in Human remains and identification
From model to symbol?
Karin Arts and Anna K. Dickson

the Banana Protocol of the Lomé Convention, as an example of the EU’s waning interest in preferential trade facilities. Karen Smith, in chapter 4, provides a comparative analysis of the content and direction of the policies developed towards the ACP, the Mediterranean, Asia, Latin America and Eastern Europe. She examines the evolution and content of EU relations with these areas. She argues that the periphery of the European Union has become increasingly important to it. Relations with the traditional developing country partners, such as the ACP, are in the process

in EU development cooperation
From model to symbol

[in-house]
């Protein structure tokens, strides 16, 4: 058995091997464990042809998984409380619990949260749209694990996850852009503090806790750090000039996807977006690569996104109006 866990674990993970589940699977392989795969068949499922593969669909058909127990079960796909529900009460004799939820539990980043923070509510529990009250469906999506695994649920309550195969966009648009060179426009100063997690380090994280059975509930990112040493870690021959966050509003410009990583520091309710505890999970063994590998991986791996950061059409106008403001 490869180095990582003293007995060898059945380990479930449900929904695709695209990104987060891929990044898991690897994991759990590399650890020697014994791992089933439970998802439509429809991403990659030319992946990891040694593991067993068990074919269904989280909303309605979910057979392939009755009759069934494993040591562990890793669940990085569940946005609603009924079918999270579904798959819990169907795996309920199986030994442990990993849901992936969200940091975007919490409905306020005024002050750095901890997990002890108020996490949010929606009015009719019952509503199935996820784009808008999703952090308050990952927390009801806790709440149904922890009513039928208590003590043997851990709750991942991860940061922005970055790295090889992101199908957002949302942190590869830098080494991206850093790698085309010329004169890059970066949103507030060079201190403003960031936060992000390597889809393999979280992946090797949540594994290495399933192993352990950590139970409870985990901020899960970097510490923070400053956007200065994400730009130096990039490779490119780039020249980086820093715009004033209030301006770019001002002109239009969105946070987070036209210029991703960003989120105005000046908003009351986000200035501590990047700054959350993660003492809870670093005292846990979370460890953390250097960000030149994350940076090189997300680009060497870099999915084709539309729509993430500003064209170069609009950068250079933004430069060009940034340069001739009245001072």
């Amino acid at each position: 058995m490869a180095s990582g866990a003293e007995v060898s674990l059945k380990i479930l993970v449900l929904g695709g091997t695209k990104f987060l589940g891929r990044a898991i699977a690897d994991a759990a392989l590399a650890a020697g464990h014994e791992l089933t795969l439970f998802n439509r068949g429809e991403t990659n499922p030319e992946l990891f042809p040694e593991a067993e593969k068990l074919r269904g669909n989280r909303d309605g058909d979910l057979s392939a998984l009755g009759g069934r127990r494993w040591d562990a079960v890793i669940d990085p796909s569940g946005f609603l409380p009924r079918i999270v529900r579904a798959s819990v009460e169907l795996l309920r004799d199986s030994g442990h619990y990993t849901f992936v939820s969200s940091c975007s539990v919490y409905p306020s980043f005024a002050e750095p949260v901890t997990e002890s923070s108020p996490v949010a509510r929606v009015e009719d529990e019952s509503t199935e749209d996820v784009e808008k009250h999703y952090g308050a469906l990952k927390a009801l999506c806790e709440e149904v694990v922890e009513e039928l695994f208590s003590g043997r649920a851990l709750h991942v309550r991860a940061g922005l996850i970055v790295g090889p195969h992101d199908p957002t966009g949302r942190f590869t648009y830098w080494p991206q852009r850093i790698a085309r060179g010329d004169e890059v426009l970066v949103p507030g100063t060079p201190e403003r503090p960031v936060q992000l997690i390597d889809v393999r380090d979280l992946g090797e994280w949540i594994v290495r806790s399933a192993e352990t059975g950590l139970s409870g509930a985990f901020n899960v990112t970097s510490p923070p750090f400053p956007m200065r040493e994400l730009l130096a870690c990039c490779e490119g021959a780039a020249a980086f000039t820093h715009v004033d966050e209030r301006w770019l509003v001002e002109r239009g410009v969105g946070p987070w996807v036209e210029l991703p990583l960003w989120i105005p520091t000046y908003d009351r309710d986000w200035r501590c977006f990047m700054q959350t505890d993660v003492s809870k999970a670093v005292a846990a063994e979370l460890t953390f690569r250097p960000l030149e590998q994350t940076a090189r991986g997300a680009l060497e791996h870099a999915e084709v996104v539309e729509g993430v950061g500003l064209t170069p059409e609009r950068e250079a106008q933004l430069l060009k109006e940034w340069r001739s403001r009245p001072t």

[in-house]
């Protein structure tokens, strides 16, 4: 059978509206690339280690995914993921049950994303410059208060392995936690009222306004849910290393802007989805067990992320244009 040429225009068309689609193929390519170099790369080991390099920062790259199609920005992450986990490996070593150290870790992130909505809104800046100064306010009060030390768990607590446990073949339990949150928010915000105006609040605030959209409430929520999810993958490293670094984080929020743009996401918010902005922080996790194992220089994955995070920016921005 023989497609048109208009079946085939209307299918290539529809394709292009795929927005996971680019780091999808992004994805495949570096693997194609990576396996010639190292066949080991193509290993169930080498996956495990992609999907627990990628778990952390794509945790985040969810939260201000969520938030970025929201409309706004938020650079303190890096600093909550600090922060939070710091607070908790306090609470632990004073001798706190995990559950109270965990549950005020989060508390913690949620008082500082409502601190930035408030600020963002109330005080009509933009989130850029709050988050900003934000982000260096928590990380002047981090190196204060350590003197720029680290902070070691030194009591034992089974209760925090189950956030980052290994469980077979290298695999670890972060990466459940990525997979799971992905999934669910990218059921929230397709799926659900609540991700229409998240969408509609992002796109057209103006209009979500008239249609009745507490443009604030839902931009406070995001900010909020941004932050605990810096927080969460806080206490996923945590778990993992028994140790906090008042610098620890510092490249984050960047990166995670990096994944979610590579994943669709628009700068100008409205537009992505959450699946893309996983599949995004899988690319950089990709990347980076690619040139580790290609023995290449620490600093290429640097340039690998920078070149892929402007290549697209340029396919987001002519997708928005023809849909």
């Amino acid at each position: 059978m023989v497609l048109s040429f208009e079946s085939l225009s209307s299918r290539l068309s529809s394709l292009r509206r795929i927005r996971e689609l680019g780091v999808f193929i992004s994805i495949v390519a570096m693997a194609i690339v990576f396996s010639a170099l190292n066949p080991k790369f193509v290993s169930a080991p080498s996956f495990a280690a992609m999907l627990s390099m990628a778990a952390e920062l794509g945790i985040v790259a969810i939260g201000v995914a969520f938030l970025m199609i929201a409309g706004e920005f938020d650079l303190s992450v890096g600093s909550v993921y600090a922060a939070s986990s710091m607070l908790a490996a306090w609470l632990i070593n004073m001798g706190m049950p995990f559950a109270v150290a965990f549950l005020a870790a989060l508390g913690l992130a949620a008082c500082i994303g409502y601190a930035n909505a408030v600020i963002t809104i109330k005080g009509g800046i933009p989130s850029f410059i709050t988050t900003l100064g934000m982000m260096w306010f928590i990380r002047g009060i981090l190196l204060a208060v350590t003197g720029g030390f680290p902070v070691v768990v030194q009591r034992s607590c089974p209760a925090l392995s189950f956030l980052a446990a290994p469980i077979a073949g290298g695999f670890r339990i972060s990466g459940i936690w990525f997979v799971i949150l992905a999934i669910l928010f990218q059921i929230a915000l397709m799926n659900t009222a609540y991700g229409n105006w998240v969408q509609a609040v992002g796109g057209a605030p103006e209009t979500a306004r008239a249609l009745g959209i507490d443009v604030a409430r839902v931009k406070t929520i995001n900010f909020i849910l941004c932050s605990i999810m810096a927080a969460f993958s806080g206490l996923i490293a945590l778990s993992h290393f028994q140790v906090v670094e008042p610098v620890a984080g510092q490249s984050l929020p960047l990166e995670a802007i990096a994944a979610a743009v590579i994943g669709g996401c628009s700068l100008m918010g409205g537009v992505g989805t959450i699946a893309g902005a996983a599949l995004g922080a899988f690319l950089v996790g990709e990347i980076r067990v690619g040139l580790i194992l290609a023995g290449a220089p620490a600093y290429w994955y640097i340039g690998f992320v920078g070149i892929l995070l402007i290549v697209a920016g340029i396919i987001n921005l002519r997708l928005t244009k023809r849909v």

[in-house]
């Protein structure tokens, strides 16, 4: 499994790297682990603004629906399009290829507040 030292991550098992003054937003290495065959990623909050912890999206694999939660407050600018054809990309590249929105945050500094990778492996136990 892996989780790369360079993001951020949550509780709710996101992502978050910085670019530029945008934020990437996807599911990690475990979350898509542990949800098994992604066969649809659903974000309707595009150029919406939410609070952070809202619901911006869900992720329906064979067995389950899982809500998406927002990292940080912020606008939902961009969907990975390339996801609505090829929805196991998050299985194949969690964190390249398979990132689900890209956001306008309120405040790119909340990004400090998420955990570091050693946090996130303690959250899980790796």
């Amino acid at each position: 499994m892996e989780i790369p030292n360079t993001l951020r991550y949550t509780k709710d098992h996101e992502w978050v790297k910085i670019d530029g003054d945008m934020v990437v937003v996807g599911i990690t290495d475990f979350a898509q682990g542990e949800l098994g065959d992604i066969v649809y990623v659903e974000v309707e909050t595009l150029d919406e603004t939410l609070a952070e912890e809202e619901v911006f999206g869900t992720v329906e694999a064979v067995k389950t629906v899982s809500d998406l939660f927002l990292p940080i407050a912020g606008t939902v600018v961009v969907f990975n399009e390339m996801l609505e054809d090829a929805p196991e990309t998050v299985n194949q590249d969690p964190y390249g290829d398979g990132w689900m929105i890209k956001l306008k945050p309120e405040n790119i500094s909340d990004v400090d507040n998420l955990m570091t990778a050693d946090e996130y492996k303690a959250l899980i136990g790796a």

At the beginning of the twenty-first century, the European Union (EU) stands out as an important regional organization. This book focuses on the influence of the World Bank on the EU development cooperation policy, with special emphasis on the Lomé Convention. It explains the influence of trade liberalisation on EU trade preferences and provides a comparative analysis of the content and direction of the policies developed towards the African, Caribbean and Pacific (ACP), the Mediterranean, Asia, Latin America and Eastern Europe. It looks at the trade-related directorates and their contribution to the phenomenon referred as 'trade liberalisation'. This includes trends towards the removal or elimination of trade preferences and the ideology underlying this reflected in and created by the General Agreement on Tariffs and Trade/World Trade Organisation (GATT/WTO). The book examines the role of the mass media because the media are supposed to play a unique role in encouraging political reactions to humanitarian emergencies. The bolting on to development 'policy' of other continents, and the separate existence of a badly run Humanitarian Office (ECHO), brought the lie to the Maastricht Treaty telling us that the EU really had a coherent development policy. The Third World in general, and Africa in particular, are becoming important components in the EU's efforts to develop into a significant international player. The Cotonou Agreement proposes to end the preferential trade margins accorded to non-least developed ACP states in favour of more liberal free trade agreements strongly shaped by the WTO agenda.